I have written elsewhere that it takes a Jonathan Winters to make much out of a constructivist attic and that most students are not little Winterses. He was funny, but throwing over education in favor of squirreling is no joke. One of the parents of a student at the ‘academy’ said, ‘We are very comfortable with our kids being guinea pigs.’ Such generosity! But other parents might justifiably question the wisdom of doing so, and they would be right. It is one thing to gamble away ones own money and time at ‘creative disruption’ or ‘failing forward,’ but children? There are times when even a teacher who lets students find out things for themselves must drop that approach and offer good old-fashioned guidance. There are times when the carnival ends and the water guns are put away.

Going back at least as far as Hawthorne and Melville we find American myths of a place of rightness, whether in the forests outside Boston or the mountaintop viewed from the Piazza, where everything is all right (and don”t forget the ‘Big Rock Candy Mountain‘!). But myths made immanent can turn messy. Educationist mythologizers always forget the mess at the end of Individual Studies and get misty-eyed about that mountaintop.

In China such transformationists with wrecking-balls are regarded with suspicion not because Chinese people have no imagination but because their history has examples of ‘innovation’ at work.  One was Mao’s Great Proletarian Cultural Revolution of the 1960s and 1970s, when schools were closed, books burned, and teachers sent in dunce caps to dig turnips in the countryside.

The second came to mind as I was reading an article on China in The New York Review. Along with the article was a Qing Dynasty painting of the First Emperor as he conducted his ‘transformational’ (but ultimately unproductive) campaign against ‘backward’ Confucian scholarship and education. It was called Burn Books Bury Scholars. In the upper background of the painting a teacher is depicted on his knees before the Emperor, who points to the foreground, where we can see two things. One is a pile of books set afire. The other is soldiers flinging teachers alive into a ravine where they are to be buried while still living.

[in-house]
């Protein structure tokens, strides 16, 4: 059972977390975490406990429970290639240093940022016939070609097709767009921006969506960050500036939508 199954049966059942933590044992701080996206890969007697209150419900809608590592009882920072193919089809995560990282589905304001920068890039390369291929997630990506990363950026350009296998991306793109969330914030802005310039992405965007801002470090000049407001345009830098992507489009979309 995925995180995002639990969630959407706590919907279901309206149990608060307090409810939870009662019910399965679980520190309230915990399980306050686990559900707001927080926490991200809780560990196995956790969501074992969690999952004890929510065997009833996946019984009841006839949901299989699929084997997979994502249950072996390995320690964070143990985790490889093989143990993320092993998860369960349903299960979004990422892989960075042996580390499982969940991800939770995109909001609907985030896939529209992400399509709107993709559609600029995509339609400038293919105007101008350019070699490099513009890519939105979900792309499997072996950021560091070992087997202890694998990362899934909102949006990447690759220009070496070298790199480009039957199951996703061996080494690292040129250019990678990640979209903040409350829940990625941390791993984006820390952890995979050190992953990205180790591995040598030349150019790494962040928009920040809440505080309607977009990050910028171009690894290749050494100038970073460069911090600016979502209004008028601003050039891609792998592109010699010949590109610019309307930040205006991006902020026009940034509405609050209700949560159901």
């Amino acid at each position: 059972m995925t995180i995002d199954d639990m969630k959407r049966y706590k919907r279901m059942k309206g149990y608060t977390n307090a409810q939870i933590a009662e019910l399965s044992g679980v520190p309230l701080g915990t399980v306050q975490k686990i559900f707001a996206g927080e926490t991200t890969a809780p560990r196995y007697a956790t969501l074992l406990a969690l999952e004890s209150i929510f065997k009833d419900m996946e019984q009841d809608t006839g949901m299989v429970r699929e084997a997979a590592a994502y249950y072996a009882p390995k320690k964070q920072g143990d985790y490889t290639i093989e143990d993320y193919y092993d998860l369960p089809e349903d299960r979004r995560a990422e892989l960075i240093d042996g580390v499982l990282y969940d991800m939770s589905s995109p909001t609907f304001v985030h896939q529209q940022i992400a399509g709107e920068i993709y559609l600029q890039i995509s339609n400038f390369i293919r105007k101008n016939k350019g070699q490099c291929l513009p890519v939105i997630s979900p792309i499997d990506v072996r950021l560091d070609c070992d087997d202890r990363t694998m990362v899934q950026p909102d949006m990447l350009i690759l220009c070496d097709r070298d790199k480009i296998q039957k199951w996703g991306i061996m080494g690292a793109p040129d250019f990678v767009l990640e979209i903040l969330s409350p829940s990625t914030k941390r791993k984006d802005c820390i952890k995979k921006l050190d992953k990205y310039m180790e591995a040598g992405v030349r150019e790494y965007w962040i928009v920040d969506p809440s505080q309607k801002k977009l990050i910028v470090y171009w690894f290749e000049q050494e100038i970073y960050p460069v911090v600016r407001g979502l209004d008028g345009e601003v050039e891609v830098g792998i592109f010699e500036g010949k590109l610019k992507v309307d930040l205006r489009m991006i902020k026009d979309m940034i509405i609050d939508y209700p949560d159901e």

Like Individual Studies, Burn Books Bury Scholars didn’t last, from which we may derive a grim kind of satisfaction.

I will take further satisfaction from a plan afoot for this summer. A former student, now in his final year of the Philosophy, Politics and Economics (PPE) program at Oxford, will be back to conduct an entirely extracurricular colloquium in philosophy, including readings from Plato, Aristotle, Descartes, Kant, Rousseau, Gettier, and Nozick. Students are already promising to attend.

The founders of the proprietary schools in the article linked above say that they want their students to know ‘skills that would be useful in the workplace of the future, rather than forcing them to acquire knowledge deemed important by historical precedent’. This is a double shovel-load of baloney. First, many of tomorrow’s jobs are also today’s jobs and planned for, while those that aren’t haven’t been imagined and can’t be planned for. Second, knowledge is only one of the three basic kinds of learning, the other two being skill and understanding. Historical precedent has prescribed learning that successfully promotes such skill as verbal fluency, consecutive thinking, meeting an argument, and marshaling one’s forces to solve a problem or answer a question, to name only a few. And encounters with great thinkers advance us in understanding, or should. Socratic encounters with the lesser thinkers that are one’s teachers also have these beneficial effects.

Water games should be a holiday from these endeavors, not an alternative to them.